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I’m going to ask you two questions and I want you to be honest. Do you care more about the virtue of what you eat than the pleasure you receive from eating it? Does your diet socially isolate you? If you answered yes to both questions you could be orthorexic.
Orthorexia is a term coined by Colorado physician Dr. Steven Bratman and described in his book “Health Food Junkies,” (orthorexia.com). Orthorexia is a condition whereby the individual has an obsession with “healthy” eating. What is deemed “healthy” fluctuates from person to person. Orthorexics vary on their underlying theory of what constitutes healthy food. They may be driven by the principles of veganism, the raw food movement, the macrobiotic diet, organic food or whatever other spurious health craze is currently sweeping our food neurotic culture.
Depending on the orthorexic’s orientation, almost any food can be vilified. The list of prohibited foods extends well beyond the usually identified “bad guys” such as fat, salt or sugar. Any food that is processed, adulterated, contains any unnatural substances or possible pesticide residue, or that is deemed impure in any way can be blacklisted. In extreme cases, even foods considered healthy by most, are excluded because of idiosyncratic beliefs or psychosomatic reactions to them. The orthorexic can develop food sensitivities or “allergies” to almost any comestible, depending on the particular twists and turns in the labyrinth of their psyche. Dr. Bratman notes the case of one woman who curtailed certain foods that she felt were influencing her asthma. But then, her restrictive dietary lockstep took on a life of its own as she identified more or more foods that she noticed a “sensitivity” to. These included undisputedly healthy items such as tomatoes, broccoli, apples, oranges and peaches.
The Orthorexic is literally obsessed with their food choices and the concept of “right” foods. An inordinate amount of time every day is spent contemplating what and how they will eat or what they need to avoid. Every meal and every social function that involves food is agonized over. The orthorexic is likely to bring their own food to parties or social gatherings. Usually their food restrictions progress into another defining characteristic of the condition: social isolation.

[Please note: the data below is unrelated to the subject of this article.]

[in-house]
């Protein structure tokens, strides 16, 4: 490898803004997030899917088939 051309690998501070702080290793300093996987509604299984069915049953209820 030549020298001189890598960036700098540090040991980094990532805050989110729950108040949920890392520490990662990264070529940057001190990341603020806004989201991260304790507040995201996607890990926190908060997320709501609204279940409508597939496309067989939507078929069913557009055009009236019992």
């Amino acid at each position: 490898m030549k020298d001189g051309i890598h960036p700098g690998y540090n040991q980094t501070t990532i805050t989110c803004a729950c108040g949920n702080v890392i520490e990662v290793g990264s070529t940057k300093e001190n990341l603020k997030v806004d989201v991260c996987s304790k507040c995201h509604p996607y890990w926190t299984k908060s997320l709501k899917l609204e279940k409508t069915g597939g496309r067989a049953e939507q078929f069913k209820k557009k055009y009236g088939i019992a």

Food is a major vehicle by which people socialize and cultivate various life goals. Virtually all of life’s celebrations, tribulations and social dealings are accompanied by food and drink. We go out to lunch or dinner with friends or business associates. We get together with family for a meal. Churches, schools, and civic organizations sponsor bake sales and special feasts. Weddings, funerals, parties, bar mitzvahs, baby showers, retirement ceremonies, etc., will all serve some kind of food. For the orthorexic these are tortuous affairs. They are either affronted by objectionable food, tempted by foods they can’t have, bring their own food and then have to answer questions why, or abandon eating altogether. Eventually it just becomes easier to eschew social gatherings. The sad part, to be expanded upon later, is the orthorexic misses the whole point of life. Opportunities to have fun, make friends, find romantic partners, or even bolster existing relationships are compromised for the sake of organic soybeans.
Unlike anorexia and bulimia, the orthorexic is not fixated with being thin per se. They are motivated by a desire for health and more specifically pureness. They feel “clean” and in balance when they are eating the foods they believe to be inviolate. Of course they don’t realize that down deep inside is an emotional imbalance causing their zealous need to feel in balance via their food. In what I find an amusing irony Dr. Bratman states: “Many of the most unbalanced people I have ever met are those who have devoted themselves to healthy eating.”